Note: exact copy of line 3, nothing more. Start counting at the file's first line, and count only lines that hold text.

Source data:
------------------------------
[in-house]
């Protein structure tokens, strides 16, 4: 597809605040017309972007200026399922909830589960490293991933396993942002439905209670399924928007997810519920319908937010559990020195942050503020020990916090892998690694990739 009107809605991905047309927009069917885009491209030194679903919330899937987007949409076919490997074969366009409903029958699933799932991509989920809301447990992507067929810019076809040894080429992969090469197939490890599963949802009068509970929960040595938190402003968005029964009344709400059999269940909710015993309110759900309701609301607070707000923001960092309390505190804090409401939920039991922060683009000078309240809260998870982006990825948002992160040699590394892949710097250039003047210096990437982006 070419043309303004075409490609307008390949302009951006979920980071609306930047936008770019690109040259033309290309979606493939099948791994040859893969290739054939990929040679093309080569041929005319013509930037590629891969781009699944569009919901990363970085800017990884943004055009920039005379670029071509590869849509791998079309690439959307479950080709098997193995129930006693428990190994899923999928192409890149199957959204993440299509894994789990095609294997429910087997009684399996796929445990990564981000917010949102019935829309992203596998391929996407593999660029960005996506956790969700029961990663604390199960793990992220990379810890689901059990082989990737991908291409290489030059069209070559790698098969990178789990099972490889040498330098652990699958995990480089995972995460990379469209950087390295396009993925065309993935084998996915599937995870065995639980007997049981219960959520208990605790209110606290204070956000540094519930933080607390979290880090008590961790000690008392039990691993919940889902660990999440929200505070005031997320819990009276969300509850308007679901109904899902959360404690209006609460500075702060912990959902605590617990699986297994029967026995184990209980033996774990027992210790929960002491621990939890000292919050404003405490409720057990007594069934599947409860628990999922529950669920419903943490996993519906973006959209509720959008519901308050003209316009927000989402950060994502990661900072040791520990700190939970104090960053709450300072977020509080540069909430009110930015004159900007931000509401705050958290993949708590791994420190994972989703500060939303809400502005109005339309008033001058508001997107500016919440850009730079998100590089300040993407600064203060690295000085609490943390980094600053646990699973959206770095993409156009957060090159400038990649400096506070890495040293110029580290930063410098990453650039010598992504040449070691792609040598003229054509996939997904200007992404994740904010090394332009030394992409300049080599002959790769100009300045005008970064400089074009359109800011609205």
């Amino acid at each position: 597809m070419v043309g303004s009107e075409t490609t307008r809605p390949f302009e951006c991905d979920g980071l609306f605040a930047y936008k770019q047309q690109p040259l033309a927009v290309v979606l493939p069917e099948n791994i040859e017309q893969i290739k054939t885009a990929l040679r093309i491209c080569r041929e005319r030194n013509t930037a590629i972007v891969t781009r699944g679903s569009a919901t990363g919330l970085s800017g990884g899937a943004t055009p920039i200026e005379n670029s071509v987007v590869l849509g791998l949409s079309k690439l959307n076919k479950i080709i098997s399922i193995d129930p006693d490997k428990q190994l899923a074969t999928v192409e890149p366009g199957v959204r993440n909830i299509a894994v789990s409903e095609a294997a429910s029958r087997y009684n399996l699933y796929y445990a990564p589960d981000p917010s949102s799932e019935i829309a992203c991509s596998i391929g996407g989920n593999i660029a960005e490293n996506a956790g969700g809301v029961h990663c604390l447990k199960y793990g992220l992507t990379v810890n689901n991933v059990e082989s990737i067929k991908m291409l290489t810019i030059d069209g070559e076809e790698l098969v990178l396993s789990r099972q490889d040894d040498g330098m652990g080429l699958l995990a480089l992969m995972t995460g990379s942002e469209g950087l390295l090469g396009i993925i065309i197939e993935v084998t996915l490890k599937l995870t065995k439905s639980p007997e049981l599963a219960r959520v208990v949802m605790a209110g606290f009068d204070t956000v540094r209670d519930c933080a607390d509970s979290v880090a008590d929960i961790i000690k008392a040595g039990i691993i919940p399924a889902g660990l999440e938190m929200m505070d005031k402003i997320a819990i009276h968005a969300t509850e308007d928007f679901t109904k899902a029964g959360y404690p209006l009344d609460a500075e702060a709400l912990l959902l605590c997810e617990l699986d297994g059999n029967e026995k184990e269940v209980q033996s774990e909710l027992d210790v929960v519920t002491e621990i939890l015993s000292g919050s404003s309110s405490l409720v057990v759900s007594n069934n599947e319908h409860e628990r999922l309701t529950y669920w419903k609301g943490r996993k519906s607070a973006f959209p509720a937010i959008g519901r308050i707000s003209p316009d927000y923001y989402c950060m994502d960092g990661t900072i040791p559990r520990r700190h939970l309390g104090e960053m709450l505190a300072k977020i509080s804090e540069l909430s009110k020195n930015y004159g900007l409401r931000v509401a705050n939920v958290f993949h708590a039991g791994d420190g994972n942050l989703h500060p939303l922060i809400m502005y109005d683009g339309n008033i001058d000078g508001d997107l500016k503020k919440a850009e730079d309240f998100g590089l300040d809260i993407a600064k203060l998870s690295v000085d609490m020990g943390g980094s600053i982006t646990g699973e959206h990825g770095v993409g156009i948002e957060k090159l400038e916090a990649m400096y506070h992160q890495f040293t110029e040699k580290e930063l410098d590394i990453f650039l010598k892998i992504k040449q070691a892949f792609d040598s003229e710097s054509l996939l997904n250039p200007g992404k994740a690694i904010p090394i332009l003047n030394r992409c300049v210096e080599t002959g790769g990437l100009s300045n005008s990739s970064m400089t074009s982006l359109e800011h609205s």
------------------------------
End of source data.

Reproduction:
């Amino acid at each position: 597809m070419v043309g303004s009107e075409t490609t307008r809605p390949f302009e951006c991905d979920g980071l609306f605040a930047y936008k770019q047309q690109p040259l033309a927009v290309v979606l493939p069917e099948n791994i040859e017309q893969i290739k054939t885009a990929l040679r093309i491209c080569r041929e005319r030194n013509t930037a590629i972007v891969t781009r699944g679903s569009a919901t990363g919330l970085s800017g990884g899937a943004t055009p920039i200026e005379n670029s071509v987007v590869l849509g791998l949409s079309k690439l959307n076919k479950i080709i098997s399922i193995d129930p006693d490997k428990q190994l899923a074969t999928v192409e890149p366009g199957v959204r993440n909830i299509a894994v789990s409903e095609a294997a429910s029958r087997y009684n399996l699933y796929y445990a990564p589960d981000p917010s949102s799932e019935i829309a992203c991509s596998i391929g996407g989920n593999i660029a960005e490293n996506a956790g969700g809301v029961h990663c604390l447990k199960y793990g992220l992507t990379v810890n689901n991933v059990e082989s990737i067929k991908m291409l290489t810019i030059d069209g070559e076809e790698l098969v990178l396993s789990r099972q490889d040894d040498g330098m652990g080429l699958l995990a480089l992969m995972t995460g990379s942002e469209g950087l390295l090469g396009i993925i065309i197939e993935v084998t996915l490890k599937l995870t065995k439905s639980p007997e049981l599963a219960r959520v208990v949802m605790a209110g606290f009068d204070t956000v540094r209670d519930c933080a607390d509970s979290v880090a008590d929960i961790i000690k008392a040595g039990i691993i919940p399924a889902g660990l999440e938190m929200m505070d005031k402003i997320a819990i009276h968005a969300t509850e308007d928007f679901t109904k899902a029964g959360y404690p209006l009344d609460a500075e702060a709400l912990l959902l605590c997810e617990l699986d297994g059999n029967e026995k184990e269940v209980q033996s774990e909710l027992d210790v929960v519920t002491e621990i939890l015993s000292g919050s404003s309110s405490l409720v057990v759900s007594n069934n599947e319908h409860e628990r999922l309701t529950y669920w419903k609301g943490r996993k519906s607070a973006f959209p509720a937010i959008g519901r308050i707000s003209p316009d927000y923001y989402c950060m994502d960092g990661t900072i040791p559990r520990r700190h939970l309390g104090e960053m709450l505190a300072k977020i509080s804090e540069l909430s009110k020195n930015y004159g900007l409401r931000v509401a705050n939920v958290f993949h708590a039991g791994d420190g994972n942050l989703h500060p939303l922060i809400m502005y109005d683009g339309n008033i001058d000078g508001d997107l500016k503020k919440a850009e730079d309240f998100g590089l300040d809260i993407a600064k203060l998870s690295v000085d609490m020990g943390g980094s600053i982006t646990g699973e959206h990825g770095v993409g156009i948002e957060k090159l400038e916090a990649m400096y506070h992160q890495f040293t110029e040699k580290e930063l410098d590394i990453f650039l010598k892998i992504k040449q070691a892949f792609d040598s003229e710097s054509l996939l997904n250039p200007g992404k994740a690694i904010p090394i332009l003047n030394r992409c300049v210096e080599t002959g790769g990437l100009s300045n005008s990739s970064m400089t074009s982006l359109e800011h609205s």